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Congress designates Arts in Education Week in September
The U.S. House of Representatives has passed H.Con.Res. 275, a resolution designating the second week of September as Arts in Education Week. The bill, authored and introduced by Rep. Jackie Speier (D-Calif.), is a significant step for arts education at a key time amid Congress' plans to overhaul the federal education policy. In supporting the positive effects of arts education, the resolution recognizes that a well-rounded education includes the development of creativity, imagination and cross-cultural understanding. Americans for the Arts is planning an Arts Education Blog Salon for the celebratory week, and resources at Americans for the Arts Action Fund will provide tools for arts advocates.
During August, the Play Me, I'm Yours interactive musical art installation brought 35 painted pianos to streets, parks and squares in Cincinnati. Created in 2008 by British artist Luke Jerram, the installation features painted upright pianos placed in public, allowing individuals to play or listen to others make music. Jerram likens his idea to providing a big, blank canvas where people can express themselves, and his worldwide installations have included 280 painted pianos in 12 different cities, with 60 pianos placed in New York in June. When Cincinnati's installation ends in mid-September, the pianos will be donated to schools and local arts centers. Later in 2010, Play Me, I'm Yours will travel to Belfast, Northern Ireland; Pécs, Hungary; San Jose, Calif.; and Grand Rapids, Mich.
The John Lennon Educational Tour Bus, a nonprofit mobile audio and HD video recording and production facility that provides free hands-on programs to thousands of U.S. children each year, is in the running for a $250,000 grant from the Pepsi Refresh Project. For more than a decade, the International Music Products Association has sponsored the bus, supporting its goal of encouraging children and teens to explore the benefits of making music. The John Lennon Educational Tour Bus has played a key part in many of NAMM's music-education advocacy efforts. With the participation of music industry professionals, the bus gives students opportunities to play music, write songs, engineer recording sessions, and produce videos using leading technological equipment.
A recently published review in Nature Reviews Neuroscience by Northwestern University researches is receiving international attention. The study addresses scientific findings of how music training strongly impacts the neuroplasticity of the brain, or the brain's ability to adapt to change, as well as augmenting language, speech, memory, and attention skills, including literacy. Because musicians are trained to hear sounds amid melodies and harmonies, this helps them to understand speech within noisy backgrounds, enhancing their ability to distinguish speech better than non-musicians. Studies indicating how music training results in new neural connections substantiate how making music prepares the brain for other forms of human communication. The findings also have important implications for helping children with learning disorders. According to researchers, "The effect of music training suggests that, akin to physical exercise and its impact on body fitness, music is a resource that tones the brain for auditory fitness and thus requires society to re-examine the role of music in shaping individual development."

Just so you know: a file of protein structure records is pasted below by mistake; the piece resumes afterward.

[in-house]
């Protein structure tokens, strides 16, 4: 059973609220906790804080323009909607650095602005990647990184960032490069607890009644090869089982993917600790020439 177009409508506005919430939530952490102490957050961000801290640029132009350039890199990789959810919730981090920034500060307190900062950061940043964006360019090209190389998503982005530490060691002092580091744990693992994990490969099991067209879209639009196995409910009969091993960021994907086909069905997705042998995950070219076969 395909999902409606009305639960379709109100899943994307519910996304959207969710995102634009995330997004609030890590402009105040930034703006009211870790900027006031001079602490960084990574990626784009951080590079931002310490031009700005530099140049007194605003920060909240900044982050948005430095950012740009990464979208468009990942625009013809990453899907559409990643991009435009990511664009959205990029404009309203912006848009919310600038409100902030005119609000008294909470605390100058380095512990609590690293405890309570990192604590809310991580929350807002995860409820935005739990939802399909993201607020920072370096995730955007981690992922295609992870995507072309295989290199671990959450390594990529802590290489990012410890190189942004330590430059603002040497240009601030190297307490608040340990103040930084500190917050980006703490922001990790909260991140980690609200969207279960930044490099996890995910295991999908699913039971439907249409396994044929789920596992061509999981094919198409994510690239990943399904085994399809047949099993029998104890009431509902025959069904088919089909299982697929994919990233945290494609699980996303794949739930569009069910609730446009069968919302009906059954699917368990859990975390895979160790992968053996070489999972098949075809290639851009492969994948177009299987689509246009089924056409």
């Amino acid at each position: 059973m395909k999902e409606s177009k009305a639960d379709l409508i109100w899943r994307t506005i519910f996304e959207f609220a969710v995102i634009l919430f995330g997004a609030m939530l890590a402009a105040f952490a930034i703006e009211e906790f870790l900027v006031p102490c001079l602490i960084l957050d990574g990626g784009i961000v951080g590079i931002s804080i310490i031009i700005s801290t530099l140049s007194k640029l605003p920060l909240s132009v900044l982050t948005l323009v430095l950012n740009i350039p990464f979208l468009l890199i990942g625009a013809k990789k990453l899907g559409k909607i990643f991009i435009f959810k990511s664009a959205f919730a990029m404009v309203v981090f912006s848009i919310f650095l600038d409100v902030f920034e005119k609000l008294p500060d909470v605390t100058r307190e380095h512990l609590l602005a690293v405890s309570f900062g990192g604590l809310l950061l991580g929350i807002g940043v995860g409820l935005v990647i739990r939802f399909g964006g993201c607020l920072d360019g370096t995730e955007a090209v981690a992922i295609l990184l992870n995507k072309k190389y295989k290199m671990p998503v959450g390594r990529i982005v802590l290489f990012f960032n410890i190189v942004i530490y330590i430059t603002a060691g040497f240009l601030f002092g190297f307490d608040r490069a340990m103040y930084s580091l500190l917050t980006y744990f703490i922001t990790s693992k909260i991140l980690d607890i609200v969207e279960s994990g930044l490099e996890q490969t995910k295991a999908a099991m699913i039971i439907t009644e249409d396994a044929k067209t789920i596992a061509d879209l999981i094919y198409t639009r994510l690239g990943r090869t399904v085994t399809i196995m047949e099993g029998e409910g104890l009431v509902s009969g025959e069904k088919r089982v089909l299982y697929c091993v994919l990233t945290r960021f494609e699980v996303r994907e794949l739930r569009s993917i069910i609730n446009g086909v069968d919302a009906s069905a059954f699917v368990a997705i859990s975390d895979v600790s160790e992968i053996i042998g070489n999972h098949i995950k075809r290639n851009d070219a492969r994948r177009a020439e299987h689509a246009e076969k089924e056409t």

A new Website called Fresh Prep is combining hip-hop rhymes with essential learning in a clever approach to prepare students for exams. Designed to raise student achievement on the Regents Exams, the content covers New York's core curriculum and draws from current research and best practices in student engagement, verbal memory and test preparation. The Fresh Prep curriculum includes strategies for building vocabulary, taking tests and writing essays through songs and activities, with competitive game-based components and workbooks containing pop culture references. The site currently features sections on English and global and U.S. history, with additional subjects, such as math, to come.
Ongoing walking tours of private gardens in some of the most prestigious estates in Newport, R.I., are being held to generate funds for children's arts and music instruction. Self-guided tours organized by Myra Duvally, president of Secret Garden Tours since 1984 are open to the public. Over the last 25 years, more than $1.25 million has benefited students who would have otherwise been unable to pursue their artistic or musical aspirations. The July tour took attendees to Newport's restored colonial section, and the upcoming Sept. 10–12 tour dates include visits to fall gardens on Newport mansion properties. Proceeds from Secret Garden Tours have provided students with dedicated computers for music-making, and the funds also subsidize after-school music programs, including the purchase of musical instruments.
(Laurel Fishman is a writer and editor specializing in entertainment media. She reports regularly for GRAMMY.com and GRAMMY magazine, and she is an advocate for the benefits of music making, music listening, music education, music therapy and music-and-the-brain research.)